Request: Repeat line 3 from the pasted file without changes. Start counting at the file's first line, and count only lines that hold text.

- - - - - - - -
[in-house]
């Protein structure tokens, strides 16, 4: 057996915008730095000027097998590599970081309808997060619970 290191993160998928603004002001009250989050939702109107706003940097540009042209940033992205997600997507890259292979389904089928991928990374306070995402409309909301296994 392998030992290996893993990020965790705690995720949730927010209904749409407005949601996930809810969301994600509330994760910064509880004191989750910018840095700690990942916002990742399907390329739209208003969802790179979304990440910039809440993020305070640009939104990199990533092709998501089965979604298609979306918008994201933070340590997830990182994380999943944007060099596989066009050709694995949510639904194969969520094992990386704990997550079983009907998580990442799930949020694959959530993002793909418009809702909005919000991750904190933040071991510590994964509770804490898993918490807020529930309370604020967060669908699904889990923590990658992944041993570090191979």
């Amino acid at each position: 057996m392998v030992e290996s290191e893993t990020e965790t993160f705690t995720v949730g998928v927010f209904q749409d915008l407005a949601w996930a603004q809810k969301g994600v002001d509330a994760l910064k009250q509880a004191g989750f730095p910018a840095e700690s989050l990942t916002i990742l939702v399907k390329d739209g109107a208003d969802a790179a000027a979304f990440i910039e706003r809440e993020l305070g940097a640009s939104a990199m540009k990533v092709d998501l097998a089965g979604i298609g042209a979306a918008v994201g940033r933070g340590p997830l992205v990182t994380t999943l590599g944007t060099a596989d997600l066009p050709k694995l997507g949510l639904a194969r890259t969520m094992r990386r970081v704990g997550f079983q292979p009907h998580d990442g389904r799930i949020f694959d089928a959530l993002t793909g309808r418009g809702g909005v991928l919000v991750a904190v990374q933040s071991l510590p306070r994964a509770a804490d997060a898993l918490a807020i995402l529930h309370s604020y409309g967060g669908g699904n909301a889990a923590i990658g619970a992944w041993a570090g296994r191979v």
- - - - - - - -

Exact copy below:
């Amino acid at each position: 057996m392998v030992e290996s290191e893993t990020e965790t993160f705690t995720v949730g998928v927010f209904q749409d915008l407005a949601w996930a603004q809810k969301g994600v002001d509330a994760l910064k009250q509880a004191g989750f730095p910018a840095e700690s989050l990942t916002i990742l939702v399907k390329d739209g109107a208003d969802a790179a000027a979304f990440i910039e706003r809440e993020l305070g940097a640009s939104a990199m540009k990533v092709d998501l097998a089965g979604i298609g042209a979306a918008v994201g940033r933070g340590p997830l992205v990182t994380t999943l590599g944007t060099a596989d997600l066009p050709k694995l997507g949510l639904a194969r890259t969520m094992r990386r970081v704990g997550f079983q292979p009907h998580d990442g389904r799930i949020f694959d089928a959530l993002t793909g309808r418009g809702g909005v991928l919000v991750a904190v990374q933040s071991l510590p306070r994964a509770a804490d997060a898993l918490a807020i995402l529930h309370s604020y409309g967060g669908g699904n909301a889990a923590i990658g619970a992944w041993a570090g296994r191979v």